It's all okay with Mitt, even though he’s been upstaged by a sportscaster turned one-term governor.
BLOOMINGTON, MN — It can’t be easy being Mitt Romney nowadays. Imagine: you find your place in the Republican firmament, make a serious run at the GOP’s presidential nomination, earn frequent mention as a possible running mate for John McCain — and then watch as McCain picks an obscure, untested, deeply flawed hockey-mom-cum-Alaska-secessionist for the job.
Maybe, deep down inside, our former Massachusetts governor rages at the injustice of it all. But rather than retreating to Belmont to lick his wounds, Romney is here in Minnesota for the Republican National Convention, doing his darndest to get McCain and Sarah Palin elected in November. Speaking to the Massachusetts GOP delegation over brunch on Tuesday, Romney offered some insight into how he does it.
“When you lose an election, lose the nomination, if you think the election is just about the person — one person — then of course you have sour grapes,” Romney said. “You don’t get involved with the new person. But if you believe, as I do, that the election is about a series of beliefs and values you think are important — for your constituency, for your state, and for your nation — then when one person loses and the other person wins, who shares those values and those views, then you jump on that team and work just as hard as you did the first time.”
Bless his heart, Romney seems to be doing just that. There was no sense at Tuesday’s exhortatory breakfast that Mitt was going through the motions. He was earnest, animated, alternately humorous and heartfelt. Take, for example, this little joke, which was delivered with characteristic Romney aplomb.
“The story is, John McCain and Barack Obama, the race’ll be so close that neither the voters nor the Electoral College will be able to decide it. So it’ll be determined — the next president — based upon an ice-fishing contest in Minnesota, right here! And the person that catches the most fish over four days wins.
“They separate them on different lakes. On day one, John McCain comes in; he’s got 10 fish, Barack Obama’s got none. Day two, John McCain has 20 fish, Barack Obama has none. Day three, [Senate majority leader] Harry Reid goes to Barack Obama and says, ‘It’s clear John McCain is cheating; go spy on him and find out how he’s winning!’ So Barack Obama goes and watches John McCain, and he comes back to Harry Reid and says, ‘You won’t believe what John McCain is doing. He’s cutting a hole in the ice!’ ”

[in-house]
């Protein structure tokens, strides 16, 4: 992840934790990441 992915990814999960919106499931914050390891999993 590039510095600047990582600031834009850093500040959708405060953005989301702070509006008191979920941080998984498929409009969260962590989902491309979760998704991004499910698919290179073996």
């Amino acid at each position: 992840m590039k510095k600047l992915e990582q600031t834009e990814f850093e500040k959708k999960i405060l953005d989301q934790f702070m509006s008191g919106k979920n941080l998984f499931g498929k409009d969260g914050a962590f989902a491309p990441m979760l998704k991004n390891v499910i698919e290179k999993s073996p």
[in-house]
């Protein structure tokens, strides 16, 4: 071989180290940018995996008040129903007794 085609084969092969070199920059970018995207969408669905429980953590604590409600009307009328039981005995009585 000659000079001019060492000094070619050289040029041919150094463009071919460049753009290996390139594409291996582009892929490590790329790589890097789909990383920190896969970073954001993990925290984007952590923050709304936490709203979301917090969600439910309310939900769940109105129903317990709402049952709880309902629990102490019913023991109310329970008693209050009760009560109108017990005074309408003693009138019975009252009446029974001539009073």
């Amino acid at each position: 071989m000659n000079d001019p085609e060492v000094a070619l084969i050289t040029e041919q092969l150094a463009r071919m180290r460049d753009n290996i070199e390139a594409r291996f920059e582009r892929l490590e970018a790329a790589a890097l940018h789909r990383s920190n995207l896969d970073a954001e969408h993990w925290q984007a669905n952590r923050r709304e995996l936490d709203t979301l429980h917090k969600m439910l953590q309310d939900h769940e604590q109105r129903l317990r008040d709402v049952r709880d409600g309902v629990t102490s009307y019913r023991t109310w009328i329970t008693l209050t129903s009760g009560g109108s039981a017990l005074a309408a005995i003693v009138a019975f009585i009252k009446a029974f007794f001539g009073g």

Take that effete, elitist liberal . . . please! Later, after getting serious and contrasting the experience and judgment of Obama and Joe Biden (bad) with the experience and judgment of McCain and Palin (good), Romney offered a final bit of encouragement.
“We may not be able to carry Massachusetts,” Romney conceded. “We’ll see. There have been some Reagan miracles in the past. . . . But if it looks like Massachusetts is a bit of a long shot, we’ve got to go to work on our friends in New Hampshire.”
In a way, that’s the perfect coda to Romney’s governorship. If he’d focused his considerable political talents on his home state, and run for a second term, Massachusetts might actually be in play. Instead, it’s going to go to Obama, and Massachusetts Republicanism is at its nadir. Meanwhile, Romney finds himself relegated to the role of cheerleader — which, however he rationalizes it, isn’t what was supposed to happen.